However, many economists now say that the 1990s proved that analysis to be faulty, with not only blue-collar workers but well-educated middle-class voters as well losing their jobs. In many cases, those are the same voters who support the pro-choice (liberal access to abor-
tion) movement that has turned into a political minefield for Bush and the party. The Republican platform at the Houston convention calls for a constitutional amendment banning most abortions. But pro-choice delegates, led by activist Ann Stone, have threatened a bitter convention-floor fight against the party platform. Said disillusioned Republican Rickey of Stone: “She is the future of the party if it chooses to open up.” But she added: “If not, the party will ultimately collapse.”
Nobody appears more amazed and confounded by the sea change in American politics
than Bush himself. Until last August, he was riding the crest of enormous popularity following the Persian Gulf War—even claiming that he had vanquished the spectre of American impotence in Vietnam. Now, he finds himself attacked from all comers for not having, in his own words, “the vision thing” to renew America socially and economically. With less than three months until the Nov. 3 election, time is clearly running out for the incumbent. Said presidential scholar Mark Rozell: “The odds are clearly against him unless there is some fundamental change in the economy or an ‘October surprise’ [some military action] followed by a rally-aroundthe-flag phenomenon.”
CLINTON CHOOSES HIS BATTLEGROUND
I i I Campaign sponse the downtown Room. nerve workers Housed centre mansion of call in Little Democratic it the in Rock, Quick a stately Ark., presiReF dential candidate William Clinton’s socalled war cabinet hums with the noise of TVs, phones, wire services and fax ma-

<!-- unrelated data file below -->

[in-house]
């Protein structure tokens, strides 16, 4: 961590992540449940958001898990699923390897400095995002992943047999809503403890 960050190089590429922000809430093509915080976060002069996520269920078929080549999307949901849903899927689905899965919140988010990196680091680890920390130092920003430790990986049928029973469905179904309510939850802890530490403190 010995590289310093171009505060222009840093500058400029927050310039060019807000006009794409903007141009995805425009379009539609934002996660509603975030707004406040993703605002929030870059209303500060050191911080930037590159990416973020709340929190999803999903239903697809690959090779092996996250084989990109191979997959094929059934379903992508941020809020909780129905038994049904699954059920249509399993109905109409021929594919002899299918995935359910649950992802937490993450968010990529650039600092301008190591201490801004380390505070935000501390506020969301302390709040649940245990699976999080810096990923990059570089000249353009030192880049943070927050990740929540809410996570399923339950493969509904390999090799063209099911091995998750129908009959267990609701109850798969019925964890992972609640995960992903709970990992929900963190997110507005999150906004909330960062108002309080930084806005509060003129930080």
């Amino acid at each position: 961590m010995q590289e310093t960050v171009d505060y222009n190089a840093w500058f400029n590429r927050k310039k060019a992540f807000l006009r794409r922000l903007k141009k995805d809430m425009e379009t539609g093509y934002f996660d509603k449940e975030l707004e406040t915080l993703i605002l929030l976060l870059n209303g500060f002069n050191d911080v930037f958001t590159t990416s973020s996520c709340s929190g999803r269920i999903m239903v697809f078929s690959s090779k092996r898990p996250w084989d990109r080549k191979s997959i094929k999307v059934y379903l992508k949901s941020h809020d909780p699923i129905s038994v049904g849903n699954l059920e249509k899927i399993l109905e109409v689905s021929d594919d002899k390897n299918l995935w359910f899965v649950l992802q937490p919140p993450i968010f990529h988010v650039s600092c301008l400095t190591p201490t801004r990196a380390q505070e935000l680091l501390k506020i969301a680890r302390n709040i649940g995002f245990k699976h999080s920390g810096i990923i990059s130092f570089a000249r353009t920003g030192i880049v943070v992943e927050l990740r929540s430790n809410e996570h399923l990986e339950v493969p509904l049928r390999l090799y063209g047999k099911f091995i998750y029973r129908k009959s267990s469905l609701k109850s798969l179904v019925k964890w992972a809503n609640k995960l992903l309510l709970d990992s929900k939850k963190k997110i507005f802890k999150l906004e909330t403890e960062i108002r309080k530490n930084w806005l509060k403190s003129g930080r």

chines. From there, the Clinton forces launch their deadly responses to a slick Republican attack campaign aimed at discrediting the Arkansas governor an inexperienced, tax-and-spend liberal who cannot trusted to run the country. Their war motto: never the Republicans attack without responding in the same news cycle. Said one campaign aide who spoke on condition of anonymity: “We are not going to President George Bush or his political operatives use scare tactics to paint Clinton as an irresponsible alien from outer space.” He added, “We developed the weaponry to counterattack.”
Last week, the battleground was health care. Bush derided a Clinton proposal for expanded health care a bungling, bureaucratic nightmare with Communist undertones. “It has,” Bush said, “the efficiency of
House post office with the compassion of the KGB.” The Clinton team swiftly responded by accusing Bush of neglecting soaring health-care costs, which they claim have risen 32 per cent since the President took office in January, 1989. Costs, said Clinton, have risen “like a patient’s fever chart.” Both candidates’ charges made the evening news.
And even as Republicans prepared to launch a fresh volley of attacks during their party convention in Houston this week, the Democrats promised to return the fire. A Clinton aide said that the lesson from the failed 1988 campaign of former Democratic presidential hopeful Michael Dukakis was threefold: “Never let up, respond immediately and seize the initiative.”
In fact, some Republicans lauded Clinton’s surgical tactics even as they delivered potentially damaging blows to Bush’s flailing campaign. “It’s working and it’s impressive,” admitted Republican political analyst Lyn Nofziger. He added: “The Bush administration didn’t expect and is not prepared for it. They haven’t been prepared to go out there and wage a war.”